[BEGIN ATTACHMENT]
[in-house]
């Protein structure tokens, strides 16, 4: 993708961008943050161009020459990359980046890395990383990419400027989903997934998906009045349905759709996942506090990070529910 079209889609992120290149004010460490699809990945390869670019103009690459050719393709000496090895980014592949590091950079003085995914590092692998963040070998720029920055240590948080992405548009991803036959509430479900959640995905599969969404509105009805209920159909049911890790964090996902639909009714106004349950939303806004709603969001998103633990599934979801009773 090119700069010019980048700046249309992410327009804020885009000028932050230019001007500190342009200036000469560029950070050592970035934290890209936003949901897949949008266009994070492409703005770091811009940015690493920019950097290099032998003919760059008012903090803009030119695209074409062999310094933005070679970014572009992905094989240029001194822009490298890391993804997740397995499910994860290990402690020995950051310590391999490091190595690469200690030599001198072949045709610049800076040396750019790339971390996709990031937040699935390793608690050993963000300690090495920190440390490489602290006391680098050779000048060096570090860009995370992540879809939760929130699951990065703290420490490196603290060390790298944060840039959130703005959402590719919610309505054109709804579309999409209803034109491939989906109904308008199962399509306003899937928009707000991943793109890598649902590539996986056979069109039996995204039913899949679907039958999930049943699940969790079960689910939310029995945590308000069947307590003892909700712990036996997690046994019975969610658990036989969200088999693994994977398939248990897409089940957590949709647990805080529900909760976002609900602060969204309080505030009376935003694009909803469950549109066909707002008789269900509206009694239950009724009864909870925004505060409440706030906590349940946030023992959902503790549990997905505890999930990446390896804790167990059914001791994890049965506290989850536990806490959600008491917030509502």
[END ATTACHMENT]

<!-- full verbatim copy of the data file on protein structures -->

[in-house]
């Protein structure tokens, strides 16, 4: 993708961008943050161009020459990359980046890395990383990419400027989903997934998906009045349905759709996942506090990070529910 079209889609992120290149004010460490699809990945390869670019103009690459050719393709000496090895980014592949590091950079003085995914590092692998963040070998720029920055240590948080992405548009991803036959509430479900959640995905599969969404509105009805209920159909049911890790964090996902639909009714106004349950939303806004709603969001998103633990599934979801009773 090119700069010019980048700046249309992410327009804020885009000028932050230019001007500190342009200036000469560029950070050592970035934290890209936003949901897949949008266009994070492409703005770091811009940015690493920019950097290099032998003919760059008012903090803009030119695209074409062999310094933005070679970014572009992905094989240029001194822009490298890391993804997740397995499910994860290990402690020995950051310590391999490091190595690469200690030599001198072949045709610049800076040396750019790339971390996709990031937040699935390793608690050993963000300690090495920190440390490489602290006391680098050779000048060096570090860009995370992540879809939760929130699951990065703290420490490196603290060390790298944060840039959130703005959402590719919610309505054109709804579309999409209803034109491939989906109904308008199962399509306003899937928009707000991943793109890598649902590539996986056979069109039996995204039913899949679907039958999930049943699940969790079960689910939310029995945590308000069947307590003892909700712990036996997690046994019975969610658990036989969200088999693994994977398939248990897409089940957590949709647990805080529900909760976002609900602060969204309080505030009376935003694009909803469950549109066909707002008789269900509206009694239950009724009864909870925004505060409440706030906590349940946030023992959902503790549990997905505890999930990446390896804790167990059914001791994890049965506290989850536990806490959600008491917030509502």